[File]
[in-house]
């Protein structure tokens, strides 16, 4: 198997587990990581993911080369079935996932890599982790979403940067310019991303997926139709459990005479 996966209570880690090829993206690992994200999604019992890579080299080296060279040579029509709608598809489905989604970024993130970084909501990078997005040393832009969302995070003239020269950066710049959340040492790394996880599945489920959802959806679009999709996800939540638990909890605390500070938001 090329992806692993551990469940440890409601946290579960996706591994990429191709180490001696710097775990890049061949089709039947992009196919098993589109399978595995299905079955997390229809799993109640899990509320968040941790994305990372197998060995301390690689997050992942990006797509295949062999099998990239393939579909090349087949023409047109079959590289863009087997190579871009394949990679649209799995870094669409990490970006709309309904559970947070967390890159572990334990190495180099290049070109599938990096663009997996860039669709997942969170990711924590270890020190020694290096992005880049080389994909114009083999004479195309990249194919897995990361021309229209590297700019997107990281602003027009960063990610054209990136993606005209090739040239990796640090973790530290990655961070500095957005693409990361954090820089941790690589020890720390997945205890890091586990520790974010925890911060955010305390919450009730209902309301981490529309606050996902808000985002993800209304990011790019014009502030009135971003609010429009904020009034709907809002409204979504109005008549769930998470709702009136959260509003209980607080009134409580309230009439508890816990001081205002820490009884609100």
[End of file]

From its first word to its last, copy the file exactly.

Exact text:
[in-house]
């Protein structure tokens, strides 16, 4: 198997587990990581993911080369079935996932890599982790979403940067310019991303997926139709459990005479 996966209570880690090829993206690992994200999604019992890579080299080296060279040579029509709608598809489905989604970024993130970084909501990078997005040393832009969302995070003239020269950066710049959340040492790394996880599945489920959802959806679009999709996800939540638990909890605390500070938001 090329992806692993551990469940440890409601946290579960996706591994990429191709180490001696710097775990890049061949089709039947992009196919098993589109399978595995299905079955997390229809799993109640899990509320968040941790994305990372197998060995301390690689997050992942990006797509295949062999099998990239393939579909090349087949023409047109079959590289863009087997190579871009394949990679649209799995870094669409990490970006709309309904559970947070967390890159572990334990190495180099290049070109599938990096663009997996860039669709997942969170990711924590270890020190020694290096992005880049080389994909114009083999004479195309990249194919897995990361021309229209590297700019997107990281602003027009960063990610054209990136993606005209090739040239990796640090973790530290990655961070500095957005693409990361954090820089941790690589020890720390997945205890890091586990520790974010925890911060955010305390919450009730209902309301981490529309606050996902808000985002993800209304990011790019014009502030009135971003609010429009904020009034709907809002409204979504109005008549769930998470709702009136959260509003209980607080009134409580309230009439508890816990001081205002820490009884609100």